Joe Biden took some good shots at McCain, and overall the speech was pretty good. Frankly I was hoping for a little more. He’s just not as polished as the Clintons, and he could have drawn better distinctions. That said, he introduced some powerful themes about John McCain’s lack of judgement on national security. The delivery could have been better, but he made some strong points.
The best part of the speech was his authenticity and sincerity. Biden is a regular Joe with an inspiring family story, and that came across in the speech. He demonstrated how deeply he cares about the issues at hand.
Having Obama join him onstage was a great idea. Obama and Biden look very comfortable together.
Overall it was a good night.
Mike Allen just reported the following:
OBAMA/BIDEN CAMPAIGN ANNOUNCES ‘ON THE ROAD TO CHANGE’ BATTLEGROUND STATE BUS TOUR — Tour Through PA, OH, and MI will be First Joint Bus Tour For Democratic Nominees — Today, the Obama campaign announced that United States Senators Barack Obama and Joe Biden will kick off a battleground state tour dubbed “On the Road to Change” following the Democratic National Convention. Senator Obama, Senator Joe Biden, Michelle Obama and Dr. Jill Biden will depart Denver Friday for Pennsylvania, the first stop on the bus tour. The “On the Road to Change” tour will make stops in Pennsylvania, Ohio and Michigan, and will mark Obama and Biden’s first campaign tour as the Democratic nominees. Obama and Biden will meet with voters to discuss America’s economic challenges and the Obama/Biden blueprint for change.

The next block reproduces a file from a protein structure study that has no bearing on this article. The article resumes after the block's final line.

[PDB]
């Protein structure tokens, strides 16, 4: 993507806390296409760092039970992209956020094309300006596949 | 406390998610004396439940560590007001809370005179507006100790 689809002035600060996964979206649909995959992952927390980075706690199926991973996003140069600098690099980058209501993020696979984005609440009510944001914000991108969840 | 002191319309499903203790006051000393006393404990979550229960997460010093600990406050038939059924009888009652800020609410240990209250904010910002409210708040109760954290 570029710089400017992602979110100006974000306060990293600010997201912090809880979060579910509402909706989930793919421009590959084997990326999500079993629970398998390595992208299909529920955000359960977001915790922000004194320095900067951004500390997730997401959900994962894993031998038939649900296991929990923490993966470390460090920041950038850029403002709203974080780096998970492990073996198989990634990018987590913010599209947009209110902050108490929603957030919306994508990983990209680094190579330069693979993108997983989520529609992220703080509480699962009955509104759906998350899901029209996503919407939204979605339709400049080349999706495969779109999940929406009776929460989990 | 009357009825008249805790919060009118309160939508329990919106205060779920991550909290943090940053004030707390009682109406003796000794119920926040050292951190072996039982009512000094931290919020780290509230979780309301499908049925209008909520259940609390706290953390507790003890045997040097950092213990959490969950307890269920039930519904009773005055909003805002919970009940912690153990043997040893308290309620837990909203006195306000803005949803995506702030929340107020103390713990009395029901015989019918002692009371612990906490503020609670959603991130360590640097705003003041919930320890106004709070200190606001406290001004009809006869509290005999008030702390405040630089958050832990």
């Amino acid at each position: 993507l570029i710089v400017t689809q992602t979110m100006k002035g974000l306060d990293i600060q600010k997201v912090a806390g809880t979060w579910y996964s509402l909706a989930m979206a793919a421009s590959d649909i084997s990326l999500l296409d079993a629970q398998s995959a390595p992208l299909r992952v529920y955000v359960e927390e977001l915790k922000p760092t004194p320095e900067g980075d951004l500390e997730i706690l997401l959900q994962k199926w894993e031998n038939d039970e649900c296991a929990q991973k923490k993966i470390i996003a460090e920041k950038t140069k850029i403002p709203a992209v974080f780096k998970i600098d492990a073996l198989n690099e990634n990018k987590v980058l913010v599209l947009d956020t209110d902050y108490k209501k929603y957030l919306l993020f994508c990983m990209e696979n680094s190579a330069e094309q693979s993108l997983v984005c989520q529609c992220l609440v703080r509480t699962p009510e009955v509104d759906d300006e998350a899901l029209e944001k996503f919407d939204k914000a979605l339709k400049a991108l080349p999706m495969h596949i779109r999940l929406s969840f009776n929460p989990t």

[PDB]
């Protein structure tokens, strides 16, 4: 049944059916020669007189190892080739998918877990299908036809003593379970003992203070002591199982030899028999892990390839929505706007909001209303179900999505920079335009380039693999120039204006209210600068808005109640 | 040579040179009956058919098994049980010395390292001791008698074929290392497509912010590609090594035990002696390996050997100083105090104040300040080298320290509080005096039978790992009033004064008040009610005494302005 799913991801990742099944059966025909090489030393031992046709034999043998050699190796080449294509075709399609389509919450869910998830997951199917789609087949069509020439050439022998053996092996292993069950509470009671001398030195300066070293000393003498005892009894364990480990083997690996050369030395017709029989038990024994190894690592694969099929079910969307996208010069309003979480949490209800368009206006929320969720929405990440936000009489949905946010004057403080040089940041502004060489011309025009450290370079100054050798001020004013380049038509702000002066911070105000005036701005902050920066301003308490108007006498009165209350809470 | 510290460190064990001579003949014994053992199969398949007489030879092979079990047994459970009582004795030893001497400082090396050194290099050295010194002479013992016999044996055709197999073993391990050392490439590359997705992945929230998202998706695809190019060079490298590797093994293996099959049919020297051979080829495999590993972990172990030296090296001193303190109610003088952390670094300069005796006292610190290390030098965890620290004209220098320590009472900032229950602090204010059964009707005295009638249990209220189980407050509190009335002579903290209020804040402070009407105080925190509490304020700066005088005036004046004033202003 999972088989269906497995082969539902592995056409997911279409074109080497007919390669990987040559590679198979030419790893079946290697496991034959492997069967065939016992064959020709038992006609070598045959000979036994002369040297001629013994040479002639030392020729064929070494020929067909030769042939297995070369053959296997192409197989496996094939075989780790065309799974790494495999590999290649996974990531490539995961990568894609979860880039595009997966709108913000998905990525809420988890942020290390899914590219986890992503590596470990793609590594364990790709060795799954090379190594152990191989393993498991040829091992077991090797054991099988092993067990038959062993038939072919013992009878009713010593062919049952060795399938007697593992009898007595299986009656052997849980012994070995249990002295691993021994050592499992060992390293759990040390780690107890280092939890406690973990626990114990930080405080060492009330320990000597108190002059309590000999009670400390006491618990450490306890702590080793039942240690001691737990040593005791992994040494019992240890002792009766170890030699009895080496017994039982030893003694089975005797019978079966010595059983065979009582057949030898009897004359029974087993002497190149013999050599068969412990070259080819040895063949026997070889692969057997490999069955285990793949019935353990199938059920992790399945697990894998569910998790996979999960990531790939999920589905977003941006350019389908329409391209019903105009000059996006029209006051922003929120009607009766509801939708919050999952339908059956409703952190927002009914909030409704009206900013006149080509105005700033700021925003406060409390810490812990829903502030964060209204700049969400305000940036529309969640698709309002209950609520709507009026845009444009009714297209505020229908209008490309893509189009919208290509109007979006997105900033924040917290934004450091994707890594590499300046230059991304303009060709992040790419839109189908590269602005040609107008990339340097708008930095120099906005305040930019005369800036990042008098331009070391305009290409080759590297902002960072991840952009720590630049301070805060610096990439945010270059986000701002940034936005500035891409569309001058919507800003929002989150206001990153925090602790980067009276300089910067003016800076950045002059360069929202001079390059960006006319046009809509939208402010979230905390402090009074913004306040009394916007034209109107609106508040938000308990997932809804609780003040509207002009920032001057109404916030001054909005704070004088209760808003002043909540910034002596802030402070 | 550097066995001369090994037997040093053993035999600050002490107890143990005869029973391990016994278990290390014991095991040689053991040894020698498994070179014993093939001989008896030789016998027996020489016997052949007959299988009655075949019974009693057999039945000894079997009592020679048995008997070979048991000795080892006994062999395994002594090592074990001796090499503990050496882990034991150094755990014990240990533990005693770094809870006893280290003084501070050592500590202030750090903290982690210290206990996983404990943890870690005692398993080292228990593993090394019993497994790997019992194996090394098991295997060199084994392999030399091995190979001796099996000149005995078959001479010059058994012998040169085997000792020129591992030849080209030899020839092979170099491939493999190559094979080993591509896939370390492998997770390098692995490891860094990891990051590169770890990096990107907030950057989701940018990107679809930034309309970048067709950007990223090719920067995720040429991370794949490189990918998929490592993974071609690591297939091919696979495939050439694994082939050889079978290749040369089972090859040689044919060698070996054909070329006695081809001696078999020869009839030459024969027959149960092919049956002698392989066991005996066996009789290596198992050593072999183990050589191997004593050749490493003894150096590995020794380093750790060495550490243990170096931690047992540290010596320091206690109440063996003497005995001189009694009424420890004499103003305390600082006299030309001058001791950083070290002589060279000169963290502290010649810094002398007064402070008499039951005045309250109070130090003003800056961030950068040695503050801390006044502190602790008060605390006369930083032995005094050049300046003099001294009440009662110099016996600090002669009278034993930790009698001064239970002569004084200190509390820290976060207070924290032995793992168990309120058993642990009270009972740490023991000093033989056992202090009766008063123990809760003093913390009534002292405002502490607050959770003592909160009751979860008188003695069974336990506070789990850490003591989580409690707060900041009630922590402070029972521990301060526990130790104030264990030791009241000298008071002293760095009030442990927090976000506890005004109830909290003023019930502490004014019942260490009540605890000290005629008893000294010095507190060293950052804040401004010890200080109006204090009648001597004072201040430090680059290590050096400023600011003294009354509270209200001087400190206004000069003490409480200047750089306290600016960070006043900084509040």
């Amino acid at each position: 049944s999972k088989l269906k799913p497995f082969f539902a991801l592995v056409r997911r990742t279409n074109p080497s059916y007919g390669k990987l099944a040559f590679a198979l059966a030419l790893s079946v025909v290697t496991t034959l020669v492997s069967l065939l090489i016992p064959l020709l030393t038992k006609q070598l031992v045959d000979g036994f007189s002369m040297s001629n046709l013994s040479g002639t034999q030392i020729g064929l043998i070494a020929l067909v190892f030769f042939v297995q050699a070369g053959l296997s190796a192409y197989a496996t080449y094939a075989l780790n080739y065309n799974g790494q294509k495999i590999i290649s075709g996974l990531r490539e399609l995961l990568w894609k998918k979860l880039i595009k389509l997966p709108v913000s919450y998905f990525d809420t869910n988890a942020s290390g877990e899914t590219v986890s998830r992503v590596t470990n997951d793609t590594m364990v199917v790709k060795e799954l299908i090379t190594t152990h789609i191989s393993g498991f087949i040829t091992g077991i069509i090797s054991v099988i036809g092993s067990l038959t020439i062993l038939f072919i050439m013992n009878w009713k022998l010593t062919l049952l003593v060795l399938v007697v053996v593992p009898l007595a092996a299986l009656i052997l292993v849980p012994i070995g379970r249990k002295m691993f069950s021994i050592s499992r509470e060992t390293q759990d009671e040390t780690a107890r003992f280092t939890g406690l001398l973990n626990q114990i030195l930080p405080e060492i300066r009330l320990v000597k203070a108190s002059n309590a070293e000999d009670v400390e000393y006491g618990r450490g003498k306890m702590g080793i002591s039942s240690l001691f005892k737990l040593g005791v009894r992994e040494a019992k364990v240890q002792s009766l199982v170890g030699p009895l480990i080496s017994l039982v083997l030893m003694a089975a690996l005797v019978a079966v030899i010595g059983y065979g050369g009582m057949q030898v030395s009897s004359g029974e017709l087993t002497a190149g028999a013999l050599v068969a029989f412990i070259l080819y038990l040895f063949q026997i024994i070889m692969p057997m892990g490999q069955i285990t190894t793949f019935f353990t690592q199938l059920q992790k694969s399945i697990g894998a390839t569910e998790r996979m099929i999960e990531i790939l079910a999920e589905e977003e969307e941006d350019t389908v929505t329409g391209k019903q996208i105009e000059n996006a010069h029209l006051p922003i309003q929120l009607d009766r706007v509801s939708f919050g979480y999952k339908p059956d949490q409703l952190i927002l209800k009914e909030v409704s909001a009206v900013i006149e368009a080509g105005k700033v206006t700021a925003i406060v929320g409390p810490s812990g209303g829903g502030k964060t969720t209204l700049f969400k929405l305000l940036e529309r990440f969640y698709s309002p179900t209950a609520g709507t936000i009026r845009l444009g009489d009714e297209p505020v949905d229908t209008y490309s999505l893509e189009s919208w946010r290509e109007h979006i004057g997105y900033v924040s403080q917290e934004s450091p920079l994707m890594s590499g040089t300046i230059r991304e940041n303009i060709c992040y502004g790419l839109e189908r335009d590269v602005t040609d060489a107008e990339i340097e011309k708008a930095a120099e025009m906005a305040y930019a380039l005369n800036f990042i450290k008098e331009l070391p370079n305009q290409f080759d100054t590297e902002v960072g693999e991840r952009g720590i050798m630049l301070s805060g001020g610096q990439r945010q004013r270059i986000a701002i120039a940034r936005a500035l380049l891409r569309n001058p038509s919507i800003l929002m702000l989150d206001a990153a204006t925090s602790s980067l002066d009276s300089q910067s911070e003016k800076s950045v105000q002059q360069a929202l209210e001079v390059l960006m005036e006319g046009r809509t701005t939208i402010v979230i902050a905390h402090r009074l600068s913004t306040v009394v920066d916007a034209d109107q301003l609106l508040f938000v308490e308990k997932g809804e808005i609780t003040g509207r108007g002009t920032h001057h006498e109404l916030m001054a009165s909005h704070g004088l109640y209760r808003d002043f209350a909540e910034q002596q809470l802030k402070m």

I was hoping they would do something like this. They need to lock up Pennslyvania, and they need to work hard to keep Michigan and flip Ohio. Biden was picked to help Obama with blue-collar voters, and this joint trip will help re-introduce Obama to those voters.
Media outlets are reporting that Barack Obama has selected Joe Biden as his running mate.
This is a great choice. Biden is a heavyweight, and he compliments the ticket. He’s also the kind of VP who can go after John McCain. The experience factor is also huge.
I think Josh has been getting a little too worried about the tightening of the race, but he makes a great point in this post.
Don’t ever demand someone stop attacking you. Doesn’t work. Don’t do it. Sounds weak. Sounds pathetic. And a lot else.
He’s right. Obama went after McCain today for attacking his patriotism, but he’s doing it the wrong way. He should be mocking McCain, the way he mocked Hillary in the primary campaign. He should be mocking McCain’s desperation – it’s sad to see a man of McCain’s starure and reputation sinking so low.
This is what Biden can bring to the campaign.
Obama will figure it out.
Jim Geraghty has a long list of comments made by Joe Biden over the years about John McCain, Barack Obama and the Iraq War.
The comments about McCain are not a problem. In fact, they give Biden more credibility when he levies the harsh attack that McCain has sold out all his old principles for the purpose of trying to get elected. He can say things like: “I don’t recognize this John McCain.” It will be effective because McCain has in fact turned his back on many of the positions that made him a “maverick” in the past.
As for the statements about Obama, none of those are very bad, and Biden can easily brush those off.
The toughest ones involve Iraq. He was behind the war, and he was against pulling out. He will have to explain those statements. Now, he’s come a long way, and he knows so much about the situation in IIrag and Afghanistan that he can turn any conversation to the mess the Bush administration made, but this will be the toughest area for him in light of Obama’s hard position against the war.
That said, his overall experience should help Obama with voters who worry about Obama’s lack of experience, and he’s the perfect attack dog against the ongoing attacks from the McCain camp. He would be a good choice.